Friday, 26 April 2013

Scaling the youth employment challenge

a report from the UKCES (March 2013)

Executive summary

In summer 2012 the UK Commission for Employment and Skills published The youth employment challenge. This set out the structural changes in the labour market that have made it increasingly difficult for young people to get into work and progress on a career path.

It highlighted the importance of employer practice in tackling this challenge and called for UK employers to adopt a “youth policy”: to do something, no matter how small, to help young people get into work. This includes activities like opening up recruitment practices and offering work experience or apprenticeships.

In this report we examine the extent to which UK employers are engaging in these types of activities and some of the barriers to making them more widespread. There are many excellent examples, but there is scope to do much more.

The way in which employers fill their vacancies is key. Word of mouth recruitment disadvantages young people without the right networks and contacts. But this is on the rise and is now the number one method of recruiting. Unless recruitment becomes less about who you know and more about what you know and what you can do, employers risk missing out on a rich and diverse talent pool. Use of Jobcentre Plus for recruitment has fallen in the last two years, however the recent launch of the Government backed online vacancy matching service Universal Jobmatch offers an accessible and free means for businesses to advertise their jobs widely.

The majority of employers who take on young people straight from education find them well or very well prepared for work, but they attach vital importance to experience when they recruit. And lack of experience is the number one reason why recruiting employers turn young job applicants away. It’s also the main reason they find them poorly prepared for work.

Despite the importance employers place on work experience, only one in four offer work experience placements to young people in education. Combined with decreasing opportunities to work while learning, this means that young people continue to face a ‘Catch 22’ situation. To tackle this, work experience needs to become much more widespread and seen by employers as an integral part of their recruitment strategies. Employers who provide work experience say they gain considerable benefits, so there is a strong case for others to get involved. And there is untapped demand: 20% of employers who don’t offer work experience have never been approached to offer it and many employers recruit young people without offering work experience. Our goal should be to raise the overall number participating from a quarter to a half of all UK employers.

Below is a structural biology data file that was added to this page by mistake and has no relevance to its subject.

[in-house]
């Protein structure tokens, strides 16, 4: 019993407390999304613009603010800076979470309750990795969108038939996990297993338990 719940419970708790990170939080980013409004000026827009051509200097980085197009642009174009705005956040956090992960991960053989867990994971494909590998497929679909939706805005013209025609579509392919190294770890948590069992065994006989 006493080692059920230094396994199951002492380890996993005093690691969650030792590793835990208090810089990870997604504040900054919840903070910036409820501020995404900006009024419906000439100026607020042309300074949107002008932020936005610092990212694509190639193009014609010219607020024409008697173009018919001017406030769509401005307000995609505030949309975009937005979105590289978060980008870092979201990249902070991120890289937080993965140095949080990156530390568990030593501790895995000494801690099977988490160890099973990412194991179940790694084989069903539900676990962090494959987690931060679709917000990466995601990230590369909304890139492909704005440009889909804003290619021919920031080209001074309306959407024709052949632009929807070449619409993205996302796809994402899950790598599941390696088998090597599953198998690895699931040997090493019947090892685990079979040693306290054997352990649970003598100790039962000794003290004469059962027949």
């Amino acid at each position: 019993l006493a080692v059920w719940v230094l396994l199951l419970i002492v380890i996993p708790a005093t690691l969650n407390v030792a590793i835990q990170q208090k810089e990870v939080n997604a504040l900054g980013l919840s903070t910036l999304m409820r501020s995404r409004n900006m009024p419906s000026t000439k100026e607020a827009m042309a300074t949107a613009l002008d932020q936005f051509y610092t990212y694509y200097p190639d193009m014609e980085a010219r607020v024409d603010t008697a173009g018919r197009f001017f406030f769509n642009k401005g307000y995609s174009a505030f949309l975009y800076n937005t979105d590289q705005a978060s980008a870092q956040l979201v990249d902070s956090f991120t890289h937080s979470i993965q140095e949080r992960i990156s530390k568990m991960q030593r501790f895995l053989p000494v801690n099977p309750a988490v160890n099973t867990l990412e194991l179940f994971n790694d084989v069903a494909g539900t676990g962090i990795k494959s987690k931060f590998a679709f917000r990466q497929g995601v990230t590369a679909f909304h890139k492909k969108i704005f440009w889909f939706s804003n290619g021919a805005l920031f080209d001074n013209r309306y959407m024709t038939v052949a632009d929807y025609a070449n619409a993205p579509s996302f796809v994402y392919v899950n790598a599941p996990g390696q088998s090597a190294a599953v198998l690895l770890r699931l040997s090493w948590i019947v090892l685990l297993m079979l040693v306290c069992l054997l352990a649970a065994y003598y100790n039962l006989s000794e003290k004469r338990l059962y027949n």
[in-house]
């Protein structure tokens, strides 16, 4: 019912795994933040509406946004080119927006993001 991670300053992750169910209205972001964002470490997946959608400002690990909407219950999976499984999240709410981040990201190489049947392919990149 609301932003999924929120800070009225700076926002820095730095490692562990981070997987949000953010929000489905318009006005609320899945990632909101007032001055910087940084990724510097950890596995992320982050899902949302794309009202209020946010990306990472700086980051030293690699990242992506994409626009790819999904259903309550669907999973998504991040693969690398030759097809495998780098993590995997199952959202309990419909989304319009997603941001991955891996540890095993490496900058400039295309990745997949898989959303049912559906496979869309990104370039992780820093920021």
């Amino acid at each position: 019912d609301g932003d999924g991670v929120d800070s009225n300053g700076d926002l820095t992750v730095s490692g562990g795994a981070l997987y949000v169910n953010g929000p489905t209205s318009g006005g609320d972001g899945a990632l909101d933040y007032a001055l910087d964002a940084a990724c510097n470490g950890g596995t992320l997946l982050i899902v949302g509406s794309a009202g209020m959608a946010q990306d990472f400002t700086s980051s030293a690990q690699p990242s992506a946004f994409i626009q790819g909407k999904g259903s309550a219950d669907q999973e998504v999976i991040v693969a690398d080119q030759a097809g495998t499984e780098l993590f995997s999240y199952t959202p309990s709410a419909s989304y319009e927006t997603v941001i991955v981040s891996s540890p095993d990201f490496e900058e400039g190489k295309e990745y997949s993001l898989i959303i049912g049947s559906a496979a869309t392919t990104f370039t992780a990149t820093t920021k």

Although the recession has caused a fall off in recruitment generally, employment in high skill managerial and professional roles has grown by over 900,000 and this growth is set to continue. Employers who specialise in these roles are the least likely to recruit young people and where they do, they tend to rely on university graduates. Creating more non-graduate routes into professional and managerial jobs would offer ladders of opportunity to young people, and feed the talent pipeline for employers. Apprenticeships offer just such a gateway into a great career for young people and bring well documented returns to employers. Yet currently, just 15% of employers have or offer apprenticeships. Twice that number say they plan to offer apprenticeships in the future, so again, we should be aiming to double participation.